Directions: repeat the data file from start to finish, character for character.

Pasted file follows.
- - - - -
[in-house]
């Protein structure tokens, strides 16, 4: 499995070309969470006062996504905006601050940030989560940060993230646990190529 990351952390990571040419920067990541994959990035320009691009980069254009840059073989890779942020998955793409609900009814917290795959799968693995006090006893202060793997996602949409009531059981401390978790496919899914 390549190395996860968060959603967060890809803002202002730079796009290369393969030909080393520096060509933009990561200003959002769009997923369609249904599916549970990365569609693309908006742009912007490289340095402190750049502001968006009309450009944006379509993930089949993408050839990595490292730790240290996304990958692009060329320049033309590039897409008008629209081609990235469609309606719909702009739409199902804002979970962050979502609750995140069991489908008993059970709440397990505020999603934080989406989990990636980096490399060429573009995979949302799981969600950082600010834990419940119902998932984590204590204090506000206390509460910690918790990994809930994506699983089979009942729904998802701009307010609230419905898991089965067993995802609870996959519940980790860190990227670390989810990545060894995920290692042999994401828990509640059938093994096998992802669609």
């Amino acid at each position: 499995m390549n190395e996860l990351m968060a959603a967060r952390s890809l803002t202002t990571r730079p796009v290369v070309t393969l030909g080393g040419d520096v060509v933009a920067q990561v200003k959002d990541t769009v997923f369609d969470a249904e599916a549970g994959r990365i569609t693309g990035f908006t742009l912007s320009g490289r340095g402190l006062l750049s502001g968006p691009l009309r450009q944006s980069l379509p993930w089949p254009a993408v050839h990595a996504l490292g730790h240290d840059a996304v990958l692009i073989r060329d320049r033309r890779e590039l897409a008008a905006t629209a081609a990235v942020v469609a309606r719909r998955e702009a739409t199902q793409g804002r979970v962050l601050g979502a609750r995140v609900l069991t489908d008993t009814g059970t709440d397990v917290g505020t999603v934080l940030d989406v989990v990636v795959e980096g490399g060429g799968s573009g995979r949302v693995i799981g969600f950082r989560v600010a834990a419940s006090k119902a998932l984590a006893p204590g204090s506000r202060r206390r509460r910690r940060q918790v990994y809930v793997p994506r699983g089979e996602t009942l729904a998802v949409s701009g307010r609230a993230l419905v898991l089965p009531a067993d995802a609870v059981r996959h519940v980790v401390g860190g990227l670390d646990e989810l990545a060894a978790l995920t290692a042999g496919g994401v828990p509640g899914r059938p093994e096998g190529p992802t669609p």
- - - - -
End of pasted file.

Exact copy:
[in-house]
């Protein structure tokens, strides 16, 4: 499995070309969470006062996504905006601050940030989560940060993230646990190529 990351952390990571040419920067990541994959990035320009691009980069254009840059073989890779942020998955793409609900009814917290795959799968693995006090006893202060793997996602949409009531059981401390978790496919899914 390549190395996860968060959603967060890809803002202002730079796009290369393969030909080393520096060509933009990561200003959002769009997923369609249904599916549970990365569609693309908006742009912007490289340095402190750049502001968006009309450009944006379509993930089949993408050839990595490292730790240290996304990958692009060329320049033309590039897409008008629209081609990235469609309606719909702009739409199902804002979970962050979502609750995140069991489908008993059970709440397990505020999603934080989406989990990636980096490399060429573009995979949302799981969600950082600010834990419940119902998932984590204590204090506000206390509460910690918790990994809930994506699983089979009942729904998802701009307010609230419905898991089965067993995802609870996959519940980790860190990227670390989810990545060894995920290692042999994401828990509640059938093994096998992802669609």
């Amino acid at each position: 499995m390549n190395e996860l990351m968060a959603a967060r952390s890809l803002t202002t990571r730079p796009v290369v070309t393969l030909g080393g040419d520096v060509v933009a920067q990561v200003k959002d990541t769009v997923f369609d969470a249904e599916a549970g994959r990365i569609t693309g990035f908006t742009l912007s320009g490289r340095g402190l006062l750049s502001g968006p691009l009309r450009q944006s980069l379509p993930w089949p254009a993408v050839h990595a996504l490292g730790h240290d840059a996304v990958l692009i073989r060329d320049r033309r890779e590039l897409a008008a905006t629209a081609a990235v942020v469609a309606r719909r998955e702009a739409t199902q793409g804002r979970v962050l601050g979502a609750r995140v609900l069991t489908d008993t009814g059970t709440d397990v917290g505020t999603v934080l940030d989406v989990v990636v795959e980096g490399g060429g799968s573009g995979r949302v693995i799981g969600f950082r989560v600010a834990a419940s006090k119902a998932l984590a006893p204590g204090s506000r202060r206390r509460r910690r940060q918790v990994y809930v793997p994506r699983g089979e996602t009942l729904a998802v949409s701009g307010r609230a993230l419905v898991l089965p009531a067993d995802a609870v059981r996959h519940v980790v401390g860190g990227l670390d646990e989810l990545a060894a978790l995920t290692a042999g496919g994401v828990p509640g899914r059938p093994e096998g190529p992802t669609p």